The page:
Home Again


Remember the tears you shed when you said goodbye to your high school graduate as they drove off to college? Well, get the tissue out again, because they’re probably coming back for the summer. Along with bags of laundry, stacks of tattered and worn books, and teary goodbyes to newly-made friends, children returning home from college for a summer stay will no doubt be packing a little attitude in their suitcase. I don’t believe it’s intentional, but rather the result of spending many months living in independence and freedom. They come home and feel like they’re drowning in rules and regulations. They text their friends in search of a life-saving ring until they realize they’re all in the same boat.

Over the last few weeks, children have been returning home from college all over the nation while parents have been gritting their teeth, preparing for their arrival. While most moms and dads are thrilled at the thought of seeing their son or daughter again for an extended period of time, they are cautiously optimistic about how to handle their bundle of sweetness and sarcasm.

I have been through this with three of my kids and have some ideas to share on how to make this not just tolerable, but a pleasant situation. The first issue to tackle is accountability. These kids have not been accountable to anyone for nearly a year. There’s been nobody waiting up for them at night because it’s likely their roommate is out too. Their friends don’t blink an eye at what they are eating, because they are eating the same things. And nobody complained of the smell from the clothes they didn’t have time to wash. That’s about to change.

Setting boundaries with your kids is very appropriate and necessary to enjoy the short, precious time you have together. It’s important that you pick a reasonable time for a curfew. They may argue they don’t need one, but they are living in your home and you should expect them to respect your rules.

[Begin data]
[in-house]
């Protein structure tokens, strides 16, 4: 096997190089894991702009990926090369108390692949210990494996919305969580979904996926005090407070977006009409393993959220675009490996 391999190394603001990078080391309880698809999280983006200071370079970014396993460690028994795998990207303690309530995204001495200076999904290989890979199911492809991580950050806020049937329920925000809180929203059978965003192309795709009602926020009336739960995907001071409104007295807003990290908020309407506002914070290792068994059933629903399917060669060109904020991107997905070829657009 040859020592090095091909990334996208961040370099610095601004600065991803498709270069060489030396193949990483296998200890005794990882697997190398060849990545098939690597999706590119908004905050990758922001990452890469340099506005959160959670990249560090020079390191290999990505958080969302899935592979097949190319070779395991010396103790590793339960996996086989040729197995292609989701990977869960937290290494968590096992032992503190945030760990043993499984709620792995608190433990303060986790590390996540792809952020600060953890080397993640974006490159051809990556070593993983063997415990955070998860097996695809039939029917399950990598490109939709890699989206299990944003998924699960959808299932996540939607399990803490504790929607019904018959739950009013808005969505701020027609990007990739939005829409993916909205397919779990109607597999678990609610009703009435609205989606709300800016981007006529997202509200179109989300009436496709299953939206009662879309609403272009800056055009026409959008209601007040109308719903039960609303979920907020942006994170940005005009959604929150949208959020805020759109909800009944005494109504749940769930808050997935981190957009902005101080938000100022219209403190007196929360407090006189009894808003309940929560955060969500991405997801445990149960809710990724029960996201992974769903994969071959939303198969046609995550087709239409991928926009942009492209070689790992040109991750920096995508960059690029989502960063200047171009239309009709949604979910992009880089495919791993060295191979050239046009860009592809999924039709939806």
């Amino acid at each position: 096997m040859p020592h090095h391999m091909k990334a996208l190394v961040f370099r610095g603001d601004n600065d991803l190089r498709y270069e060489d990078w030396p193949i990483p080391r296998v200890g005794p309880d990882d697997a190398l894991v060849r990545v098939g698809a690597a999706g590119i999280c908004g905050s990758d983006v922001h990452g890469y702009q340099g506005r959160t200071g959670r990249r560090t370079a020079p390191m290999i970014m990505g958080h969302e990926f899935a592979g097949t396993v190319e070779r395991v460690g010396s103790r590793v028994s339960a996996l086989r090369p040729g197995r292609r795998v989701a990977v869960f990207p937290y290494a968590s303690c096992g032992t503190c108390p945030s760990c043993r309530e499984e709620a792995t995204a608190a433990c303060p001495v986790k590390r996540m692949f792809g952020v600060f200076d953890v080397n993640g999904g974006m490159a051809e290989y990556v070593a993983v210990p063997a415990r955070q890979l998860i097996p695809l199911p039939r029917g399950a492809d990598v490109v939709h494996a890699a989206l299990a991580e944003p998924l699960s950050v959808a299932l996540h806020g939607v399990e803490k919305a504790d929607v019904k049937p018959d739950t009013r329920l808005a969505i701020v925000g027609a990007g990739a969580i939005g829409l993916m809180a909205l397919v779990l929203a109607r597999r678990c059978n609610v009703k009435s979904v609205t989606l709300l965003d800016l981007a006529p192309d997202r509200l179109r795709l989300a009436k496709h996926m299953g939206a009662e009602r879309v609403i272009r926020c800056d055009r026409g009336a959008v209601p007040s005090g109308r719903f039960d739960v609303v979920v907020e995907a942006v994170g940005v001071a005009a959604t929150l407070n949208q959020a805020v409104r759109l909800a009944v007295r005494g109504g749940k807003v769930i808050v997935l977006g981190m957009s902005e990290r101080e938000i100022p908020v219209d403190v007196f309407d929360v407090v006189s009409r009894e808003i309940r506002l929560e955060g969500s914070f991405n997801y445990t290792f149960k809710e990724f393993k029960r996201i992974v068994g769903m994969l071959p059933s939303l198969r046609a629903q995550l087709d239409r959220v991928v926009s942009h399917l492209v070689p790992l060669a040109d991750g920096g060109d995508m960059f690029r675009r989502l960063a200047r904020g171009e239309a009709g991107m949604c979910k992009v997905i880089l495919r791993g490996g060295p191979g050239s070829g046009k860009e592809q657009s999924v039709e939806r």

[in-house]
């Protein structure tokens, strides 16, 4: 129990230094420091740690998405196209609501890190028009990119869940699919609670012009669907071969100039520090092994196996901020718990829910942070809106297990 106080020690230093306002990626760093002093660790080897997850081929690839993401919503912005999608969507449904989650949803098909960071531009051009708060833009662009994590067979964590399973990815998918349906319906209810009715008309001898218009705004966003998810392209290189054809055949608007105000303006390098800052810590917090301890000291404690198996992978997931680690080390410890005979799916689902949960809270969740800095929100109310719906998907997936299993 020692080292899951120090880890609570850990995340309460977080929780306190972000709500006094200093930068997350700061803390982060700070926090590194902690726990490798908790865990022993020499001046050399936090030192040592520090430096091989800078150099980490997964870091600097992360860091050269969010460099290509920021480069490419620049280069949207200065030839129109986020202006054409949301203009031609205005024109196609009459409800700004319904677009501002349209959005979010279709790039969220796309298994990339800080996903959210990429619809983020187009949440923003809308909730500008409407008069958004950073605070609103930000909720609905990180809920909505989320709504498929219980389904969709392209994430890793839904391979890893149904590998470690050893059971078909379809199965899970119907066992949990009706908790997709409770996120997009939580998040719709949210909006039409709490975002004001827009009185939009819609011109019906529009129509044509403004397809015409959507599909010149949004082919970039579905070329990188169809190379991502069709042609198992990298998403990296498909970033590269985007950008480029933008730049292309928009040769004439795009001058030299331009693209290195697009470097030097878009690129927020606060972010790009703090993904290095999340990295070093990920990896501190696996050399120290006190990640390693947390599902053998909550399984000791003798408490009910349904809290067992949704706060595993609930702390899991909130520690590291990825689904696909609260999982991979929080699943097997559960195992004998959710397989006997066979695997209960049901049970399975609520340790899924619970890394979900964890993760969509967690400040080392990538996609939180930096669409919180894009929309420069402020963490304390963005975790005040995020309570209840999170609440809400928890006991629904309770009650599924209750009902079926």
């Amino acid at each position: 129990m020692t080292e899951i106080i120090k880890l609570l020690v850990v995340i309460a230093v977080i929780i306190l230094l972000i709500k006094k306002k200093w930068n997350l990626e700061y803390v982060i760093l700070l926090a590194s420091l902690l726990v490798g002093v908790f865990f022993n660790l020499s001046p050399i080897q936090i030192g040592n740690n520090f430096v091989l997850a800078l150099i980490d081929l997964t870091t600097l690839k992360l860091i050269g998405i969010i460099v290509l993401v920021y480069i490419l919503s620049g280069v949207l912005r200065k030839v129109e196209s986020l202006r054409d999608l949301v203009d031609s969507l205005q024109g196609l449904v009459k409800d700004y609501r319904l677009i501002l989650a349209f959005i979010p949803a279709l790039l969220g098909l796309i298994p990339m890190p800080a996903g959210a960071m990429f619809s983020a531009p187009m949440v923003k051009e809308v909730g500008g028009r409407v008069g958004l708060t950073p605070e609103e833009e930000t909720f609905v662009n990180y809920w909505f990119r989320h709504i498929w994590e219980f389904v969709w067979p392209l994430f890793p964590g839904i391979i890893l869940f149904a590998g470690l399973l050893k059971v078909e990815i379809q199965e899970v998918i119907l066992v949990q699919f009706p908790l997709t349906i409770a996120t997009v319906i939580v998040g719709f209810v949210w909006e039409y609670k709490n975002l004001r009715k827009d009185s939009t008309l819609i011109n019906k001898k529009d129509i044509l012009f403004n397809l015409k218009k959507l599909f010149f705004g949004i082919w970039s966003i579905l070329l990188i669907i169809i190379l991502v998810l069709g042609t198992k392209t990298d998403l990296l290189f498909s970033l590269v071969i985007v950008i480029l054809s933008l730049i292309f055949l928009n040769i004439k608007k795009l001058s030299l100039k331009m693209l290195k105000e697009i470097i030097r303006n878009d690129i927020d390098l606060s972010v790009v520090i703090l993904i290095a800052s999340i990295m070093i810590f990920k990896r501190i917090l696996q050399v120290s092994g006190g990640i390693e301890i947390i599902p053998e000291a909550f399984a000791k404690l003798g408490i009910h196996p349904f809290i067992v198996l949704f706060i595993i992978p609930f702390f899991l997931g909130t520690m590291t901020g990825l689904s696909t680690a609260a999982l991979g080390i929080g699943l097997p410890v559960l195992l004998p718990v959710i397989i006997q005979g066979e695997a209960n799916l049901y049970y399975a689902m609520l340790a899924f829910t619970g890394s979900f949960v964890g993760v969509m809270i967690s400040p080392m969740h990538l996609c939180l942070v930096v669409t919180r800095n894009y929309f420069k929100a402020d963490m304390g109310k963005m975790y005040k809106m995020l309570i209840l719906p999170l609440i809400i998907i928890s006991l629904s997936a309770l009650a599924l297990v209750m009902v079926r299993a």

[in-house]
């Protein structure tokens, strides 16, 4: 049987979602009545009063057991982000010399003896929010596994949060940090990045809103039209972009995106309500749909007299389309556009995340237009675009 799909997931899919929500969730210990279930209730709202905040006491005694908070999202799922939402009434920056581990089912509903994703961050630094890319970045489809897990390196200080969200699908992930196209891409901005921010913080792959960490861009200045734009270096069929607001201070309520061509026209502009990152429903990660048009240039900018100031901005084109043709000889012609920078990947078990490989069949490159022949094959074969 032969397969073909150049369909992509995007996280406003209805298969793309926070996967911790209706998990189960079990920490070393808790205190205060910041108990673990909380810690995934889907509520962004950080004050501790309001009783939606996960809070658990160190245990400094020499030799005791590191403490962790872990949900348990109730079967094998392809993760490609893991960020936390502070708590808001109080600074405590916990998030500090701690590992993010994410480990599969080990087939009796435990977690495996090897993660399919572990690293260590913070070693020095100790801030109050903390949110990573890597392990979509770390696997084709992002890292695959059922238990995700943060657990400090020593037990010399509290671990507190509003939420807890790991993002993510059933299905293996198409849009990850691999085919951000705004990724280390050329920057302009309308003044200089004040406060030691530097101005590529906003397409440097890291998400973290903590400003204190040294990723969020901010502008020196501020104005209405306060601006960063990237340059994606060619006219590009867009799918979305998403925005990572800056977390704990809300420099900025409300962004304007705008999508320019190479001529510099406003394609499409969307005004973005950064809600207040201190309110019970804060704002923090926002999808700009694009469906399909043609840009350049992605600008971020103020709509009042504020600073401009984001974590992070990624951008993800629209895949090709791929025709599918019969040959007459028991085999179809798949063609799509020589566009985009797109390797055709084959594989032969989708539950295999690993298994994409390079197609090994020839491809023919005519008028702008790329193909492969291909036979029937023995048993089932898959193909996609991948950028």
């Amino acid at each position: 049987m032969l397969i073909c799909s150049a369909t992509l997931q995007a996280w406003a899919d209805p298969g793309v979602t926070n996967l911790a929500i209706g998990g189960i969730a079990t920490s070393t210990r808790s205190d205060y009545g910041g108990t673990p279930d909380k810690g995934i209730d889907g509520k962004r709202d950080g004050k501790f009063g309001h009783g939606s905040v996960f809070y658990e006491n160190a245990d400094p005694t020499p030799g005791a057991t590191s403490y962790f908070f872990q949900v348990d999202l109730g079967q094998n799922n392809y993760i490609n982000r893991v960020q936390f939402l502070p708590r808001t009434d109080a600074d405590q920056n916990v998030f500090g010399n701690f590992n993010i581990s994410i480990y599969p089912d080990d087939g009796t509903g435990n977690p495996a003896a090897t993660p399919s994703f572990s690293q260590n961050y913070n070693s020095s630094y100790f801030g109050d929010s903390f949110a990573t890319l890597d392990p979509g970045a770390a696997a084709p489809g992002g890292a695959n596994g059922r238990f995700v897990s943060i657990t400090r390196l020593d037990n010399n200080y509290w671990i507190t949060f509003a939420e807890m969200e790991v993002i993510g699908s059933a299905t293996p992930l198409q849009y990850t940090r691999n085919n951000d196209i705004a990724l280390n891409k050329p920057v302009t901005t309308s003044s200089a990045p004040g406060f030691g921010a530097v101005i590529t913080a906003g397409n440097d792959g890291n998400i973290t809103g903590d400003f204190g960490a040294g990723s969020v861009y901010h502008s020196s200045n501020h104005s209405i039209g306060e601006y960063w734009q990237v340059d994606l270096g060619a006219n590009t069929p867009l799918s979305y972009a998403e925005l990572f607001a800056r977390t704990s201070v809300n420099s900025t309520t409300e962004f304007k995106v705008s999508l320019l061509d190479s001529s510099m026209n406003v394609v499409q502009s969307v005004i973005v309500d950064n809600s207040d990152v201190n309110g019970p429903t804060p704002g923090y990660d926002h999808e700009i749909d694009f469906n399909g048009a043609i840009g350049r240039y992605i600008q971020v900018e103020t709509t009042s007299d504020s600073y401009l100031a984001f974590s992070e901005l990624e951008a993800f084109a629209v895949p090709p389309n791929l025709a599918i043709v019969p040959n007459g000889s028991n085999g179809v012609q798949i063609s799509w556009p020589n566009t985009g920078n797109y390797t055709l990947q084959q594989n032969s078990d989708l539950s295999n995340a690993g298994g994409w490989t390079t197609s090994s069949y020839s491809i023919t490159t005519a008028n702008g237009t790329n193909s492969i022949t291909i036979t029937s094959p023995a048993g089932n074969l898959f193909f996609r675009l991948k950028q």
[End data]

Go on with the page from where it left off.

Establishing expectations for helping around the house is another area to address. Your child needs to quickly understand that they are not vacationing at Club Med where they are entitled to a luxury suite, three meals a day, and free laundry service. Help them remember that living back home comes with responsibilities. This is a privilege, not a hotel stay.

Asking them to get a summer job to help out with their expenses is not unreasonable—just ask any parent, not another young person. Part of growing up is learning how expensive it can be to live. Their summer income can be used toward the household budget or at least to pay for books and other necessities at school.

Once you’ve figured out how to live together again peacefully and the chores have been outlined and assigned, then make sure you build in some quality time together to learn about this child who is emerging into an adult. Not all their behavioral changes will be bad. There will be glowing moments that will bring you pride as you start to recognize the fruits of your parenting labor—it’s not all sour grapes!

Your child is just beginning to mature. And at some point, this once unpredictable, sometimes sassy, but always adorable child will eventually grow into a polite, capable, and responsible adult. And when they return next summer, you will gladly welcome them home again.